As a director of a renowned franchise like ‘Sex and The City’, Darren Star once again created a romantic dramedy piece that illustrated how it was like to be a strong young woman against the world, especially, a world called ‘Paris’, where the people constantly ignored those who didn’t speak French. The arrogance of the Parisians was legendary, and hundred-year-old building pipes were always broken when you used the shower. You could stumble upon a hot French neighbour who was coincidently a chef that saved your life at the last minute when you couldn’t reserve any table for your boss on Saturday night. Everything was so glamorous as well as threatening. Emily found it challenging to get to know the city as well as her boss and colleagues who thought she was a real nightmare. If this wasn’t a portrayal of Paris from exotic eyes, what could it be?

From a well-known 1978 book by Edward Said, ‘Orientalism’, the westerners from colonial period, especially from Europe (France and England) used to portray the land in the east of Europe as ‘exotic’. They created pictures of ‘the Orient’, mostly Arabic-Islamic cultures and India, as bizarre and barbaric as well as romanticising it to create lands that were vulnerable for exploration. What laid behind was Eurocentric prejudice that gave them power to rule the ‘inferior’ people of those lands and to exploit their lands. One of the example was how they usually pressed Christianity into local people’s life and commanded them to abandon their pre-existed faiths or religions with a claim that Christianity is the religion of the civilised. History of local people that proved them as competent was erased and redefined by the colonisers’ point of view to ‘educate’ local people and make them better human beings.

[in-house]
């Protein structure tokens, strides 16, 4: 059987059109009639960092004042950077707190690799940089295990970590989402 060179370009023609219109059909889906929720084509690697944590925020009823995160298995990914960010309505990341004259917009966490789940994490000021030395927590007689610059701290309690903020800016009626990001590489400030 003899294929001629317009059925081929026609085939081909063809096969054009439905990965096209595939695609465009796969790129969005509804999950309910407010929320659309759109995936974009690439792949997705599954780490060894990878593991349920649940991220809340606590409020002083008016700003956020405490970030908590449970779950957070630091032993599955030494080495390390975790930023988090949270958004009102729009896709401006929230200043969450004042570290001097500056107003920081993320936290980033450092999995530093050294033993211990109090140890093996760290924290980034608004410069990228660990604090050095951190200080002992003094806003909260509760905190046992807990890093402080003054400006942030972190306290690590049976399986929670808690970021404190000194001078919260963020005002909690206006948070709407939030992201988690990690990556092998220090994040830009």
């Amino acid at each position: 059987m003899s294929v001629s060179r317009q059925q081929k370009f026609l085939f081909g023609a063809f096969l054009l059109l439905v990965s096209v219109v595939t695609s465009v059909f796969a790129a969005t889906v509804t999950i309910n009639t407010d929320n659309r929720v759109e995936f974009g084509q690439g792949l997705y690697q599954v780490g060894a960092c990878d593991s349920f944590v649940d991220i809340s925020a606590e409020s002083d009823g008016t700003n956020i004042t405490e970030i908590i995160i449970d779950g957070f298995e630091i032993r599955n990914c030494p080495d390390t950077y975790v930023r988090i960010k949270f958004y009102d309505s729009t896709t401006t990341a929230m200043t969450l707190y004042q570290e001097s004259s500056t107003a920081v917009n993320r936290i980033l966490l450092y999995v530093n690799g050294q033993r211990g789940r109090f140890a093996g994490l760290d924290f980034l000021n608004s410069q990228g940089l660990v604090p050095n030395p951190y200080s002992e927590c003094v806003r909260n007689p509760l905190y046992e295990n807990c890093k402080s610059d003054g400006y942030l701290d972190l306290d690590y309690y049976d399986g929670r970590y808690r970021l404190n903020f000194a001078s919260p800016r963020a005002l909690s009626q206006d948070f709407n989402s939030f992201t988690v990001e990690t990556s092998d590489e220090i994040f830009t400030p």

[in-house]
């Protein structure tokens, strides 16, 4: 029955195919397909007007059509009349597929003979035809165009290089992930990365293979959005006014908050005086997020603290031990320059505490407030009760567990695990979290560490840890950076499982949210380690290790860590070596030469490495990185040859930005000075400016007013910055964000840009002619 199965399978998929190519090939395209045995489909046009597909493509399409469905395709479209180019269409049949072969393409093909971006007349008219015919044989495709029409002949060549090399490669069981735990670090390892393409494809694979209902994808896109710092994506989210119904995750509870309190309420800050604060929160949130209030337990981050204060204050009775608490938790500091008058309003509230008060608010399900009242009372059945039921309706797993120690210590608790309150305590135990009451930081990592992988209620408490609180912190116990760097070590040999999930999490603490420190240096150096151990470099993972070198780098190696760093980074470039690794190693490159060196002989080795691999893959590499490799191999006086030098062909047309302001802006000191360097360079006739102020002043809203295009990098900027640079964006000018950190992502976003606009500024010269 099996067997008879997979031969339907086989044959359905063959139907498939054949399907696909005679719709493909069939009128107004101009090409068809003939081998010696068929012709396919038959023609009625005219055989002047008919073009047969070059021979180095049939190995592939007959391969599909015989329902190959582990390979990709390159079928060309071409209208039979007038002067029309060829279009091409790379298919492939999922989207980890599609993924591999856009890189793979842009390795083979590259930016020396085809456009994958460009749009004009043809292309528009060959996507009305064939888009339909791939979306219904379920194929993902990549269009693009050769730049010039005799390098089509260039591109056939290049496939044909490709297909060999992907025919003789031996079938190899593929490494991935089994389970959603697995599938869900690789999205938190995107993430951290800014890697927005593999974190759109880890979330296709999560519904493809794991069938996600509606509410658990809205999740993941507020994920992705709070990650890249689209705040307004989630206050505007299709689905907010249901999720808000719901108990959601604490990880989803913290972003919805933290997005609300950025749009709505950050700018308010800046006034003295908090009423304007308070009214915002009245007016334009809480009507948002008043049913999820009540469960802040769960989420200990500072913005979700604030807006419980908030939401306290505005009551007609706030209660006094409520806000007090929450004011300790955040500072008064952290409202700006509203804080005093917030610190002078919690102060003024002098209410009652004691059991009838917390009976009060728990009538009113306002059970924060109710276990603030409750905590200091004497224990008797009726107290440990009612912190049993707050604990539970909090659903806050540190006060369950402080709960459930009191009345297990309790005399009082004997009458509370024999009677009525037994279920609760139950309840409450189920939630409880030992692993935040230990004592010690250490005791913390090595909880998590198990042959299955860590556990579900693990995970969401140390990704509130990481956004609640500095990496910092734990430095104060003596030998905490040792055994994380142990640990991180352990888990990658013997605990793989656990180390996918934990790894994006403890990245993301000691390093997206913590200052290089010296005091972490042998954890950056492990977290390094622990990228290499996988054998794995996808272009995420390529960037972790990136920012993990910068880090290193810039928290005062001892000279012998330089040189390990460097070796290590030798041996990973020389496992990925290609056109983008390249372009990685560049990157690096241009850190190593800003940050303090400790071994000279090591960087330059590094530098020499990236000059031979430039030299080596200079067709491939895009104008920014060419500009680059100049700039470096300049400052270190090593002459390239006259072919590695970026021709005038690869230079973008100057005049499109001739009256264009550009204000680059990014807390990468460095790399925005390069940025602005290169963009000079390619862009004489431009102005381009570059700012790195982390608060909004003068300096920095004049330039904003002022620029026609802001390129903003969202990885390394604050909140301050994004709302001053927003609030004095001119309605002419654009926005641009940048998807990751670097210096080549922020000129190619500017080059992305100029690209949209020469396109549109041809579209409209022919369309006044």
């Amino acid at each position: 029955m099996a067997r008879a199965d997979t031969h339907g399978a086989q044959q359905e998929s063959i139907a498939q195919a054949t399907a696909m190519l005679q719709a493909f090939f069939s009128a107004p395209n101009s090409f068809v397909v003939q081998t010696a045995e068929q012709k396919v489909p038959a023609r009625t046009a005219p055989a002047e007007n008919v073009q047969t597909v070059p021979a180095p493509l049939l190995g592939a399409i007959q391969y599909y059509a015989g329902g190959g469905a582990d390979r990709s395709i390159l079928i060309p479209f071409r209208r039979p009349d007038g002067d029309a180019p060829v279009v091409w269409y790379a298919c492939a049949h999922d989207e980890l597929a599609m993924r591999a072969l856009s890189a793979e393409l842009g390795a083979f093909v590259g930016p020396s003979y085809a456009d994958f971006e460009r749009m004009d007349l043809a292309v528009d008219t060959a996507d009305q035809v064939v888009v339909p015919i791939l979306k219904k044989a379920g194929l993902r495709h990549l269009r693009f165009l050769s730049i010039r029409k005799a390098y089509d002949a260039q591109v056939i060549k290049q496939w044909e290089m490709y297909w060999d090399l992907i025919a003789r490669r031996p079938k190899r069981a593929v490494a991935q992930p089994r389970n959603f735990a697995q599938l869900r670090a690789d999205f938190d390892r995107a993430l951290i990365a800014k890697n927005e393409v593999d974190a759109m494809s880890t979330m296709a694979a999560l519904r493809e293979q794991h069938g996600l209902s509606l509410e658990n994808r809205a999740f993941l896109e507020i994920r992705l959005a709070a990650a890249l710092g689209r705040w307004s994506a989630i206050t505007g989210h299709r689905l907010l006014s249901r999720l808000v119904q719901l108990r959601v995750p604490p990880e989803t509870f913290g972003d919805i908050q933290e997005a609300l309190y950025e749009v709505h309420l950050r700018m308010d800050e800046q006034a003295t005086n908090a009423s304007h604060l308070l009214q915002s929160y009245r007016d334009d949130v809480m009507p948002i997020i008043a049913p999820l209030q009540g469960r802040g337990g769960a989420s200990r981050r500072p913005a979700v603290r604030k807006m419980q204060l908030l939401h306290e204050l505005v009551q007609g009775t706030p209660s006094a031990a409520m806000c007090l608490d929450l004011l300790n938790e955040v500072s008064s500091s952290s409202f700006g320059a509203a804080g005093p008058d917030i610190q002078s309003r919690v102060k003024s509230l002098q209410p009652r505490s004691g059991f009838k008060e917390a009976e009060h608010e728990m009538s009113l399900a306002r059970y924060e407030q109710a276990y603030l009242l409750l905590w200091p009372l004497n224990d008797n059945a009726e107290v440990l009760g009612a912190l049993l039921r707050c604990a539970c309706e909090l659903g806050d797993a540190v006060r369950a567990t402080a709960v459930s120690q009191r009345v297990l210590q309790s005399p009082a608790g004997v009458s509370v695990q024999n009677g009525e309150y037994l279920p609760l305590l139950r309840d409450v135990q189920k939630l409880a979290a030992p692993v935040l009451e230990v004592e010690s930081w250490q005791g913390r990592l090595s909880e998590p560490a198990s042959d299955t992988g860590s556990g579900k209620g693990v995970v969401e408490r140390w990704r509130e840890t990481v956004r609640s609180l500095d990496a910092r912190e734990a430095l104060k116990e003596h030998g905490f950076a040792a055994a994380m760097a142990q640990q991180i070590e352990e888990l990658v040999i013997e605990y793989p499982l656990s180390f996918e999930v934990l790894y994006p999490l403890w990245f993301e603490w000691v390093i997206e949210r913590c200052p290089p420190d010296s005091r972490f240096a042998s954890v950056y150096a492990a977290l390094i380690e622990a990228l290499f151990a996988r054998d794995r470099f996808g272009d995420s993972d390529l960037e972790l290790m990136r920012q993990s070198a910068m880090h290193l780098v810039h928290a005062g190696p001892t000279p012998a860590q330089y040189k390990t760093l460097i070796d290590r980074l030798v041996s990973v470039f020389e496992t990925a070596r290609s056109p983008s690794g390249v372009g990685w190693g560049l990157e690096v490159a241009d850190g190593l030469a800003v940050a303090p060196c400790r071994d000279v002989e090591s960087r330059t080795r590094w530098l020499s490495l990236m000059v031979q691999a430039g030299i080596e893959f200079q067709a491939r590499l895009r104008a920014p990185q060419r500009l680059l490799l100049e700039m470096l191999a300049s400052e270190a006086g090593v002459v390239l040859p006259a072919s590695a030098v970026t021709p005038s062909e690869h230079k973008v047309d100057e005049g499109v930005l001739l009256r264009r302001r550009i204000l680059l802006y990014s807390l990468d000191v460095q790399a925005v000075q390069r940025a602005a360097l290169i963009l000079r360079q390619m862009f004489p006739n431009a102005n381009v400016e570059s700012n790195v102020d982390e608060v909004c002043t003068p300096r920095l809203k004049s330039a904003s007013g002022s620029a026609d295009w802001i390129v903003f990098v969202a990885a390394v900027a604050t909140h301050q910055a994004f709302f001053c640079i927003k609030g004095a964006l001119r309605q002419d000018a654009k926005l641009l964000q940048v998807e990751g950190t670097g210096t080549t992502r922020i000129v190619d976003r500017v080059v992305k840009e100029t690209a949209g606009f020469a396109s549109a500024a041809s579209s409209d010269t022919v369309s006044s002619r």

“Arabs, for example, are thought of as camel-riding, terroristic, hook-nosed, venal lechers whose undeserved wealth is an affront to real civilization. Always there lurks the assumption that although the Western consumer belongs to a numerical minority, he is entitled either to own or to expend (or both) the majority of the world resources. Why? Because he, unlike the Oriental, is a true human being.” – Edward W. Said, Orientalism

As well as what the westerners had done to the Arabs, Emily had a mission to educate her colleagues about modern technology like social media. She was even an influencer herself with numerous Instagram followers and must show the French how to be up-to-date and increase transparency in their organisation. For one time, her French client had to stop a fashion shoot because she couldn’t stand his ‘sexist’ portrayal of women’s dream. All the French people she knew had messed up some ways in their life, including Sylvie, her supervisor, who had an affair with her client. How unprofessional!

We cannot deny that America is a representation of modern day cultural imperialism, with Hollywood as its flagship. In Hollywood films, American culture is illustrated as ‘superior’ to others, including those of the ex-colonisers as the French and the British. American culture has massive power to speak for itself and it infiltrates every corner of the world. We can see the effects when America wants to exercise its power over some lands in the name of peace. And It’s ironic that the French, who used to be the colonisers, must try to decolonise themselves today by speaking up about how Paris really is and how to Parisians really behave, not how it ‘seems’ like in the eyes of the Americans!

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When we talk about space, we’re just talking about our future

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Jared Angaza is a US based activist who is working towards making space more inclusive and accessible to people. He is currently the Brand Strategist at Space for Humanity, a non profit organisation which is cultivating a movement to expand access to space for all of humanity. Space for Humanity is built on Harvard Professor Frank White’s philosophy of The Overview Effect which explains the perspective shift which can occur when people go to outer space.